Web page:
Plaintiffs argue that, although Drs. Trahan and Goldware did conclude that Charles' neck problems were related to his accident of 1981, they did not inform him that the condition from which he suffered may have been prevented by timely diagnosis. Further, plaintiffs argue in brief that Drs. Trahan and Goldware "lulled [Charles] into believing that prior diagnosis may not have been possible". We cannot agree with plaintiffs' contentions.

Plaintiff was aware that he suffered a painful injury to his neck as a result of the 1981 accident and that this condition did not improve with the passage of time but became progressively worse. It is clear from the record that in May and June of 1982 plaintiff, Charles Monceaux, was fully aware that, as a result of the October, 1981 accident, he had suffered a broken neck and severe nerve damage. Charles was also fully aware that his previous attending physicians had failed to diagnose this condition, such that he questioned both Drs. Trahan and Goldware as to the reason why this diagnosis had been missed. Neither Drs. Goldware nor Trahan denied that the previous physicians had failed to diagnose this condition but, in response, indicated that a spinal fracture was sometimes difficult to detect. Able counsel for plaintiffs suggests in brief that the response of Drs. Trahan and Goldware "lulled [Charles] into believing that a prior diagnosis may not have been possible". We do not view their response in this light but rather consider their response as appropriate and candid. Neither denied a prior missed diagnosis however, neither was in a position to suggest malpractice as a reason therefor. Even were we to grant full credence to the self-serving testimony of Charles Monceaux regarding the information furnished him by Dr. Smith, this information only served to re-affirm the previous knowledge imparted to him by Drs. Trahan and Goldware, except that Dr. Smith allegedly informed plaintiff, Monceaux, that his previous physicians should have detected the fracture of his neck.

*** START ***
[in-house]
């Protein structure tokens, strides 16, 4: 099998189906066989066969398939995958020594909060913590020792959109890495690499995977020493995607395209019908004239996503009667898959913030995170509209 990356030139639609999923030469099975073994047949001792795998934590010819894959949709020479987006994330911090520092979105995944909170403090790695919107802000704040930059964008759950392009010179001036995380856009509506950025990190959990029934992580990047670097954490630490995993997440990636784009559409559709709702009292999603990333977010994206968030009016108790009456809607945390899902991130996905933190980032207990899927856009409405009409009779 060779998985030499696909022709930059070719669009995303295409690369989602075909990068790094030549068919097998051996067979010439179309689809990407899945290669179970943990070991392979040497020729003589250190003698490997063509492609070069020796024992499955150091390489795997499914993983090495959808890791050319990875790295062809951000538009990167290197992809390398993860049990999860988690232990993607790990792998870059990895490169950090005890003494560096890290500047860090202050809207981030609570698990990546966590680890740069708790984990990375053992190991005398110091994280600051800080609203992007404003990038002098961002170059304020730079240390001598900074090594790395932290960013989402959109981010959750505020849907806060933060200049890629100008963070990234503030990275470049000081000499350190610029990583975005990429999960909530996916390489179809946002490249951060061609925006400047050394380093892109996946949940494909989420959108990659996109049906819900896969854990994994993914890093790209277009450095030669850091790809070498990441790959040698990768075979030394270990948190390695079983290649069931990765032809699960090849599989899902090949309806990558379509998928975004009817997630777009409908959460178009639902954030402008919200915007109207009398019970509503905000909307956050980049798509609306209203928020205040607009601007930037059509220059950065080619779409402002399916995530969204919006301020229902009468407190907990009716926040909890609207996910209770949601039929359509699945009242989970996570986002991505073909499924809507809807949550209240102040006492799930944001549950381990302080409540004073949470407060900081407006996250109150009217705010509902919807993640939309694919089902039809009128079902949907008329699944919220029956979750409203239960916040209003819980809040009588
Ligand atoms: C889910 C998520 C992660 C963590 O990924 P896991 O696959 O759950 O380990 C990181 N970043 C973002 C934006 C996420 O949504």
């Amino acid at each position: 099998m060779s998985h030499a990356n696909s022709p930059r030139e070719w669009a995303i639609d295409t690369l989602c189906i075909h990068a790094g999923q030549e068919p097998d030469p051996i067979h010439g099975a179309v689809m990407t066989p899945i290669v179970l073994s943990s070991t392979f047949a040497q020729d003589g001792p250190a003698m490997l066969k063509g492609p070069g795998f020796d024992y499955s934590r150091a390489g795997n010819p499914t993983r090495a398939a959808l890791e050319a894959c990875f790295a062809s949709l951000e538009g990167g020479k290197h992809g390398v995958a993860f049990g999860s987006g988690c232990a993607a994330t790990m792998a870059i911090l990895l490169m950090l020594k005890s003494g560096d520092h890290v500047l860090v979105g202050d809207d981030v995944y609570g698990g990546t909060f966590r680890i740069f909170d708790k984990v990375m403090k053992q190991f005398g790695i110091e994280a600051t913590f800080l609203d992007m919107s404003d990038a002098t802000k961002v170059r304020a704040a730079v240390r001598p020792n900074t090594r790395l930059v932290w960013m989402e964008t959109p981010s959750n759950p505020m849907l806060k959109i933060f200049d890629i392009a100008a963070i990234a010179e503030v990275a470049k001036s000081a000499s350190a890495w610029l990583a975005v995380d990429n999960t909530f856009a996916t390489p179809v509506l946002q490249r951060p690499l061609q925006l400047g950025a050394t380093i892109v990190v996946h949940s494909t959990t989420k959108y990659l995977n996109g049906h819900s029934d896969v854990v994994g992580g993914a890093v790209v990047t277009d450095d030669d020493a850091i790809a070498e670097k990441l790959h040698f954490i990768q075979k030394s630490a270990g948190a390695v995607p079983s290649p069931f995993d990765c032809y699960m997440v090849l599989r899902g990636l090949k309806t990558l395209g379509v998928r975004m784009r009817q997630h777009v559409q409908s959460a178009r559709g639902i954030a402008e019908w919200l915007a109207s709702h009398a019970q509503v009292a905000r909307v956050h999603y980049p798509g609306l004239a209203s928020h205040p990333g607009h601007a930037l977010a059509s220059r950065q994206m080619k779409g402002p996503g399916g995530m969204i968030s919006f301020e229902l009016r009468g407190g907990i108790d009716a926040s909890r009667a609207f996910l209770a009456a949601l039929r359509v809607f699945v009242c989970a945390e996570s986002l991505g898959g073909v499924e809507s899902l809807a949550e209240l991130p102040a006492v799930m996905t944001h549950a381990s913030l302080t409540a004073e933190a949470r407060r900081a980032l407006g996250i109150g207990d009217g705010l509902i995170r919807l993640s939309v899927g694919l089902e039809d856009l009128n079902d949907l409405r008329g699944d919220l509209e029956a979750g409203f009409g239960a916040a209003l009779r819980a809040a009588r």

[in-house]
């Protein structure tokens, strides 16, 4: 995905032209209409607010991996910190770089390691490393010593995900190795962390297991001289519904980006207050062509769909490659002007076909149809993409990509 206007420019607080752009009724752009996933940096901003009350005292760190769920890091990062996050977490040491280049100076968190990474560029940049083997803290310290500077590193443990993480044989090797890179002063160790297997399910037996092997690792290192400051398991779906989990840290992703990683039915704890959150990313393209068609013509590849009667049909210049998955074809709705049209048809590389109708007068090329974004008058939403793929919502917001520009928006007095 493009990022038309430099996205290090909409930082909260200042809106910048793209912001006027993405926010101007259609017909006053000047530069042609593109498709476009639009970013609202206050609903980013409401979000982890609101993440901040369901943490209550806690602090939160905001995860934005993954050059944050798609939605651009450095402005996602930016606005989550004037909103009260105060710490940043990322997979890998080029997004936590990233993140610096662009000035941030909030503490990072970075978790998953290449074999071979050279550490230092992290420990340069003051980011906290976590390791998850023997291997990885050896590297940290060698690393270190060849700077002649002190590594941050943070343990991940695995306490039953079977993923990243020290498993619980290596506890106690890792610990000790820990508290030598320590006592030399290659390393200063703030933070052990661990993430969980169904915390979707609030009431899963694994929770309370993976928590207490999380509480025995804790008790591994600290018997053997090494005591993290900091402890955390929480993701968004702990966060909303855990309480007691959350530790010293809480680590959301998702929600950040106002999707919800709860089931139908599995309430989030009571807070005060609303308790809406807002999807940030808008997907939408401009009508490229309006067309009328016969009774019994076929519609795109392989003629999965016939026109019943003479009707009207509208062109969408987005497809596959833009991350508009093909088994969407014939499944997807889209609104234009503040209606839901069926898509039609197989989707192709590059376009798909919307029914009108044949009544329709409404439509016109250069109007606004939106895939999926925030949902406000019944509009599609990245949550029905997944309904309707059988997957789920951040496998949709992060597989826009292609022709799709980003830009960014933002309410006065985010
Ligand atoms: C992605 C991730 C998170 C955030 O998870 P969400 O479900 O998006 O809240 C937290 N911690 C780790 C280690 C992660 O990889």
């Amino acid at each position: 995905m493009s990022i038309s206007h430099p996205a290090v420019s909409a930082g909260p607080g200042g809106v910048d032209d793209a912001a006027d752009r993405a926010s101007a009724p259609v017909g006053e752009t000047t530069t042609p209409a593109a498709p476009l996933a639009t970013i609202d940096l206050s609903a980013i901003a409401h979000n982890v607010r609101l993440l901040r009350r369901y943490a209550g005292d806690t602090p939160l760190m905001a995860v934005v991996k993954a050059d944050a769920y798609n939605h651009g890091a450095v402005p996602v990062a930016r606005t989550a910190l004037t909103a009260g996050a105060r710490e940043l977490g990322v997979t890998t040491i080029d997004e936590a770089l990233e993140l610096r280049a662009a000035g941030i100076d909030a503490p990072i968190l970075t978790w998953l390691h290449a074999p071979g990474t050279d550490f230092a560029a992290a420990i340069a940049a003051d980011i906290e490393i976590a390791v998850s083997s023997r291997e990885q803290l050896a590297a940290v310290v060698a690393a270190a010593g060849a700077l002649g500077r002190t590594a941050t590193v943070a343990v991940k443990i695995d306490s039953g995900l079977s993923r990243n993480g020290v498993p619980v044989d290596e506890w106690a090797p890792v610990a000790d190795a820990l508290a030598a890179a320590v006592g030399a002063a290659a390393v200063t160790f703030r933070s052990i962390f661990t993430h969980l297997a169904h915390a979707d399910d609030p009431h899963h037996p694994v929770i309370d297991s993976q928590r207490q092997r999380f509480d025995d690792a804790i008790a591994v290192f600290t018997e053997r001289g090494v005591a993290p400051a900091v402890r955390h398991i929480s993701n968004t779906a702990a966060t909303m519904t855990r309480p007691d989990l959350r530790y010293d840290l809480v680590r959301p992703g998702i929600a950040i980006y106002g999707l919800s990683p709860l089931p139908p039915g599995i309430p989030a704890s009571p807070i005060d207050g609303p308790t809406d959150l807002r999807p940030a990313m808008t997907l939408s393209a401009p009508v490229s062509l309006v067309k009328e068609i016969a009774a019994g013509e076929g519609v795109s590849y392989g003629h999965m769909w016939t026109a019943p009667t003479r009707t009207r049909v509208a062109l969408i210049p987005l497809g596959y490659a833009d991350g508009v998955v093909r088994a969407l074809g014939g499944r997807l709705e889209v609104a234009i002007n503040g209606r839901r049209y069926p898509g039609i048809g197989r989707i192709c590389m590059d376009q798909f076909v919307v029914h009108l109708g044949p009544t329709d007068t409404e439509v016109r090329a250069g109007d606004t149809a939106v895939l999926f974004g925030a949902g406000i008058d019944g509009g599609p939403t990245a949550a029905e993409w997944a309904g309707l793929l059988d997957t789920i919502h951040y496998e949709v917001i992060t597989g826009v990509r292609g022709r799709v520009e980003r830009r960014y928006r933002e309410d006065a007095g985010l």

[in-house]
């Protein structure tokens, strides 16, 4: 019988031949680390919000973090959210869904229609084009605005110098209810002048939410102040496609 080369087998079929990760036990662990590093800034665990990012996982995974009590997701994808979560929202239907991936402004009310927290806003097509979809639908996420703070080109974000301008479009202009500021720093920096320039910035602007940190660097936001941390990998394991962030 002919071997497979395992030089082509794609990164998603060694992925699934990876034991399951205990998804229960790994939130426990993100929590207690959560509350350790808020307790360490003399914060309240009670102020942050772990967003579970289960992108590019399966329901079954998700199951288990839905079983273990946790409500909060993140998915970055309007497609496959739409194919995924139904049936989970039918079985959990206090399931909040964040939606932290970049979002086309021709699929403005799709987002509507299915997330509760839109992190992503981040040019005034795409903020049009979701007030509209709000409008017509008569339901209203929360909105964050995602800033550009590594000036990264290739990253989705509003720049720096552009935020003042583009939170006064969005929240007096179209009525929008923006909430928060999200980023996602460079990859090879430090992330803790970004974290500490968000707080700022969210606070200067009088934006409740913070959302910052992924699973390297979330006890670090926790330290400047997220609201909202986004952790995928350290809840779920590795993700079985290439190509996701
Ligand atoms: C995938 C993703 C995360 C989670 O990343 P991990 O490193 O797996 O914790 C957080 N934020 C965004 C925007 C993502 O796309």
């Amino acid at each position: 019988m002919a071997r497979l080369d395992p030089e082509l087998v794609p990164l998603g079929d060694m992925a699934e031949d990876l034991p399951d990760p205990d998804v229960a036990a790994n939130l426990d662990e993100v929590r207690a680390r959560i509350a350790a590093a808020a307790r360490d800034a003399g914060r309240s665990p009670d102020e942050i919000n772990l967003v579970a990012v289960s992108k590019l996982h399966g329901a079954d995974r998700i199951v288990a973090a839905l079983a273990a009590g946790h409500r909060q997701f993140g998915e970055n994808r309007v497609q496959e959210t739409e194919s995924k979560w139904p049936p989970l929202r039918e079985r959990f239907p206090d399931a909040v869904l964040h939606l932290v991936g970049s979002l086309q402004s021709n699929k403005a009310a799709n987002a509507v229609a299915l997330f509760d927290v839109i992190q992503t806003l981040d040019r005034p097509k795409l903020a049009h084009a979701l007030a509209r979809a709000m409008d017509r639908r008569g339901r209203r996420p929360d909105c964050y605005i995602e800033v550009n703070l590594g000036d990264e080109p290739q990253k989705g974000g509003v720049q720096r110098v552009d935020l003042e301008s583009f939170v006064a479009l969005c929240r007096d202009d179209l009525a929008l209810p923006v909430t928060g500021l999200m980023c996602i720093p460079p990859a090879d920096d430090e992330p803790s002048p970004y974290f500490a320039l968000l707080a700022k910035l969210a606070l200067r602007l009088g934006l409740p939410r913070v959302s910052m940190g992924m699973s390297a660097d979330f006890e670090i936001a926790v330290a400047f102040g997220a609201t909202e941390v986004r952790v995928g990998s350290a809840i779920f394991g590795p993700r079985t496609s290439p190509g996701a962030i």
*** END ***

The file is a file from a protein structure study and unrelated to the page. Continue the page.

Our law does not require that a patient be informed by a medical practitioner of possible malpractice before prescription will begin to toll. Lambert v. Metrailer, 485 So.2d 69 (La.App. 1st Cir.1986), writ denied, 488 So.2d 1023 (La.1986). Following Charles' examinations by Drs. Trahan and Goldware, he had sufficient command of the operative facts to excite further inquiry by him of possible negligence on the part of those who had previously attended him. Although plaintiff may not have known the full extent of his neck problems in May of 1982, he was aware of sufficient facts to put him on notice of the possible negligent treatment of his neck injury. Therefore, for these reasons, we conclude that plaintiffs' suit filed on August 10, 1984 was untimely.

For the above and foregoing reasons, the judgment of the trial court is affirmed. Plaintiffs are assessed with all costs of this appeal.

AFFIRMED.

FootNotes


1. On motion of the plaintiffs, Diagnostic Radiology Associates was dismissed from the suit with prejudice on June 12, 1985.
2. The evidence at the hearing on the exceptions consisted solely of the depositions of Charles Monceaux, Dr. James Trahan and Dr. Stephen Goldware. Therefore, we rely on the plaintiffs' petition for those facts not established through the above depositions.
3. Dr. Trahan explained in his deposition of May 2, 1985 that a subluxation is a forceful dislocation of one bone onto the other with torn ligaments and muscles.